A Closer Look at Geiger-Mode Lidar

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About a year ago, we encountered our first Geiger-mode lidar files.  Geiger-mode lidar is a very high-density collection technology that has been in military use for more than a decade but is now making its way into commercial and civilian mapping applications.  The technique is cool and worth reading up on.  For us, the datasets exhibited a new level of point density and noise and seemed like a probable fit for MrSID compression.

Along with its particular ancestry, Geiger-mode lidar came with a file format that was just as unfamiliar to us, the Binary Point File (BPF).  As per its name, this is a binary format that was originally developed for speed and space improvements over an ASCII-based predecessor.  It has had a couple of significant revisions to become more streamable, more compressible, and to carry more metadata.  The file format definition is fairly short (around 40 pages), at least compared to some other military format definitions I can think of.  But still a bit more complex than LAS’ and it carried some extra weight as the format preserves compatibility with some of its earlier (and less-well-defined) revisions.  We were not excited about the prospect of rolling our own implementation.

Naturally, we looked for third-party implementations but found a surprising dearth.  In fact, we only found a single API framework that supported the format.  PDAL (Point Data Abstraction Library) is a rich open-source (BSD) toolkit for reading, writing and processing point cloud data, and it included a driver for BPF that was already in active use and even had two years of community maintenance behind it.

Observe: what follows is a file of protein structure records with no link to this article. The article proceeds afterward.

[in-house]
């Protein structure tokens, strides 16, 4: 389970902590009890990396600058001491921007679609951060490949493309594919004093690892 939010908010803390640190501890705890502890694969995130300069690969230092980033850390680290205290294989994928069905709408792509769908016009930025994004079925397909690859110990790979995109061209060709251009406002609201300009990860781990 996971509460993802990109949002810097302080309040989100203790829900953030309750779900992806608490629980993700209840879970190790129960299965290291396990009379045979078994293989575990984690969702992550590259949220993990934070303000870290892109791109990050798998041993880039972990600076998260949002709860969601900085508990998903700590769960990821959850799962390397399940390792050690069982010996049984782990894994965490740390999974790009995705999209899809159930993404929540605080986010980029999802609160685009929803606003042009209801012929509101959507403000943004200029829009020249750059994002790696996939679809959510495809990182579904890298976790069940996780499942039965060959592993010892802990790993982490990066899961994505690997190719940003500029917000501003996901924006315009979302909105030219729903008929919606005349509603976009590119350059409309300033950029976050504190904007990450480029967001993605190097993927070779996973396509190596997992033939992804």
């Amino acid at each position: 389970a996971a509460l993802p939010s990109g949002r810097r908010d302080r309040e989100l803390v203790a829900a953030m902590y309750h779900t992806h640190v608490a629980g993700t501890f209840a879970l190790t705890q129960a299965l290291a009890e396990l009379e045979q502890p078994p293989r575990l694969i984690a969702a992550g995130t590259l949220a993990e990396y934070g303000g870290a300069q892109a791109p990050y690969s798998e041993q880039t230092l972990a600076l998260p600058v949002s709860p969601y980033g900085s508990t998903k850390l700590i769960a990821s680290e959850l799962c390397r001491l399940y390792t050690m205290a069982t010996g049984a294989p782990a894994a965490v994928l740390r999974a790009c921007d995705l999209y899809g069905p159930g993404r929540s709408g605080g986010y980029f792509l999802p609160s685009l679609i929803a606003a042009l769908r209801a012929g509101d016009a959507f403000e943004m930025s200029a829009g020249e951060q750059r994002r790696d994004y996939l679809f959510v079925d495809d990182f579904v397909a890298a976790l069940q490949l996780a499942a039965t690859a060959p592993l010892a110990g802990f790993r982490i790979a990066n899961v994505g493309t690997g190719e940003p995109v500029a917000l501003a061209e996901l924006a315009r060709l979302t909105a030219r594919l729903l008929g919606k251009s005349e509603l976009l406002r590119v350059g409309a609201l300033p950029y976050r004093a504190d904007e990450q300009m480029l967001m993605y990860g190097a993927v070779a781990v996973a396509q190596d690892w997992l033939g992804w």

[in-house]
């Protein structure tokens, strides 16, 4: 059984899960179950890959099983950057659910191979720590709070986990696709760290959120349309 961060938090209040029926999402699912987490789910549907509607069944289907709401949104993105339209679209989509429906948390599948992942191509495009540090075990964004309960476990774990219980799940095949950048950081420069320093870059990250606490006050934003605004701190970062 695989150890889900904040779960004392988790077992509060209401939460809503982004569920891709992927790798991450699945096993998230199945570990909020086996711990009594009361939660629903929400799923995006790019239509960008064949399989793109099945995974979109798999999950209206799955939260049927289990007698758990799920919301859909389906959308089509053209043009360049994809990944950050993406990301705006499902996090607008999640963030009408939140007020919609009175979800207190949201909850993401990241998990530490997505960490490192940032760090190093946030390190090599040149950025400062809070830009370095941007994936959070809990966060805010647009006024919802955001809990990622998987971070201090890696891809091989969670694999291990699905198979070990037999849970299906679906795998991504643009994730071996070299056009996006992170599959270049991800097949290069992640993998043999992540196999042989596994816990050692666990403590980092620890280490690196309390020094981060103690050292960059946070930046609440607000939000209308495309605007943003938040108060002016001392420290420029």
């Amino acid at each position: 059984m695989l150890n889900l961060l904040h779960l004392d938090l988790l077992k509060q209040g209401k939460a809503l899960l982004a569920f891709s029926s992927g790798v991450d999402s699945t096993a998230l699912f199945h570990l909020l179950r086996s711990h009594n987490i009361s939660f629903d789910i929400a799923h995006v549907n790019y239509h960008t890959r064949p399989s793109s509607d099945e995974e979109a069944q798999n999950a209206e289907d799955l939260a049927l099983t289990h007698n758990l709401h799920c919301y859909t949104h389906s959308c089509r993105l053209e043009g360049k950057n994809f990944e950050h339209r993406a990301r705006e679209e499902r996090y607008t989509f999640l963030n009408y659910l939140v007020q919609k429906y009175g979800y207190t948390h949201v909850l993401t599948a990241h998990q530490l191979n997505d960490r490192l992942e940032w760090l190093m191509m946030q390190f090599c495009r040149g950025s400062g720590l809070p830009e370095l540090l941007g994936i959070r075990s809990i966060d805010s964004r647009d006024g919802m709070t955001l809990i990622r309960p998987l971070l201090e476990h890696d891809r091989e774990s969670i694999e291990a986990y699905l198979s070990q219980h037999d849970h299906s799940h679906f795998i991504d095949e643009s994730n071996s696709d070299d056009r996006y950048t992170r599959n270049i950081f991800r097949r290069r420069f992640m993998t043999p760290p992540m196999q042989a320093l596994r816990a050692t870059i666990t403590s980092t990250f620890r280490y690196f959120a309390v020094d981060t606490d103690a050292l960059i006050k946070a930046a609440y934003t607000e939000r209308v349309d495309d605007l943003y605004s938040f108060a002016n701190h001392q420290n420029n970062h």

The straightforward integration would be to write a bridge class, translating PDAL’s read/write API and data structures to our internal ones.  But the twist came for us as we dug into the details and realized we were facing a conflict of architectural assumptions.  PDAL is able to construct and run full (and potentially very complex) lidar processing pipelines.  These can be defined using a declarative JSON syntax, using building blocks from a wide array of available transform operations and file drivers.  Building these pipelines, managing the flow and buffering of points is a big part of what PDAL is good at.  However, our internal compression pipeline was already established and had its own way of pulling and processing points.  In short, we both wanted to drive.

This could have been an insurmountable obstacle in a closed-source API.  But since the source is open, we were able to work around the problem directly.  Making a handful of private methods on pdal::BpfReader into public ones (viz.  ready(), processOne() and done()), enabled us to simulate enough of PDAL’s point pump to use the BPF format driver as a point iterator within our own framework.

In the end, this experiment in compressing Geiger-mode lidar was fruitful and the BPF implementation above evolved into released functionality as Geiger-mode support in GeoExpress.  PDAL is a uniquely-enabling, foundational piece of that support.

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